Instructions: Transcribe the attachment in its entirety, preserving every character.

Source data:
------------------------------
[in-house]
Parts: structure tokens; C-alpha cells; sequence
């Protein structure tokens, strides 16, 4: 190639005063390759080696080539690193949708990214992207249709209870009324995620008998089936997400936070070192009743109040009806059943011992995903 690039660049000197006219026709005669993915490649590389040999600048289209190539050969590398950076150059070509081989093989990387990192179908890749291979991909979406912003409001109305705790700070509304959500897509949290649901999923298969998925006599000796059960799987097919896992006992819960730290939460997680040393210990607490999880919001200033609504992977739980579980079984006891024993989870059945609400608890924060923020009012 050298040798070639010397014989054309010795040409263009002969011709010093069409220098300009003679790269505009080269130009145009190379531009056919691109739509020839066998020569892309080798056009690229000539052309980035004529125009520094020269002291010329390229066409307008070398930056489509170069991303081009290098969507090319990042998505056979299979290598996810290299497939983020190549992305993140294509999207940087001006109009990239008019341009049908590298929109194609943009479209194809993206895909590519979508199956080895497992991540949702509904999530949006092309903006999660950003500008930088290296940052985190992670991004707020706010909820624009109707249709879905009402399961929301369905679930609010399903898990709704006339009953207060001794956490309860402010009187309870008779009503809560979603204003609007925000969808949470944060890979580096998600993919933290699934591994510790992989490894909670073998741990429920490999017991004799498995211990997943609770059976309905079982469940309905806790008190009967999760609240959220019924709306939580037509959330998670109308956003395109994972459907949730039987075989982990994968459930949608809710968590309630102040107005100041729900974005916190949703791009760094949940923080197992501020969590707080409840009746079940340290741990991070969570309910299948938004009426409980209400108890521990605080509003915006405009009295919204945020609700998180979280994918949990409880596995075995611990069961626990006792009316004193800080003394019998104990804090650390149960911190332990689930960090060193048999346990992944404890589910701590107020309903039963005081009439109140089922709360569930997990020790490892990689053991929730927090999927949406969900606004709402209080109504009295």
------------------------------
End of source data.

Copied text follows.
[in-house]
Parts: structure tokens; C-alpha cells; sequence
């Protein structure tokens, strides 16, 4: 190639005063390759080696080539690193949708990214992207249709209870009324995620008998089936997400936070070192009743109040009806059943011992995903 690039660049000197006219026709005669993915490649590389040999600048289209190539050969590398950076150059070509081989093989990387990192179908890749291979991909979406912003409001109305705790700070509304959500897509949290649901999923298969998925006599000796059960799987097919896992006992819960730290939460997680040393210990607490999880919001200033609504992977739980579980079984006891024993989870059945609400608890924060923020009012 050298040798070639010397014989054309010795040409263009002969011709010093069409220098300009003679790269505009080269130009145009190379531009056919691109739509020839066998020569892309080798056009690229000539052309980035004529125009520094020269002291010329390229066409307008070398930056489509170069991303081009290098969507090319990042998505056979299979290598996810290299497939983020190549992305993140294509999207940087001006109009990239008019341009049908590298929109194609943009479209194809993206895909590519979508199956080895497992991540949702509904999530949006092309903006999660950003500008930088290296940052985190992670991004707020706010909820624009109707249709879905009402399961929301369905679930609010399903898990709704006339009953207060001794956490309860402010009187309870008779009503809560979603204003609007925000969808949470944060890979580096998600993919933290699934591994510790992989490894909670073998741990429920490999017991004799498995211990997943609770059976309905079982469940309905806790008190009967999760609240959220019924709306939580037509959330998670109308956003395109994972459907949730039987075989982990994968459930949608809710968590309630102040107005100041729900974005916190949703791009760094949940923080197992501020969590707080409840009746079940340290741990991070969570309910299948938004009426409980209400108890521990605080509003915006405009009295919204945020609700998180979280994918949990409880596995075995611990069961626990006792009316004193800080003394019998104990804090650390149960911190332990689930960090060193048999346990992944404890589910701590107020309903039963005081009439109140089922709360569930997990020790490892990689053991929730927090999927949406969900606004709402209080109504009295």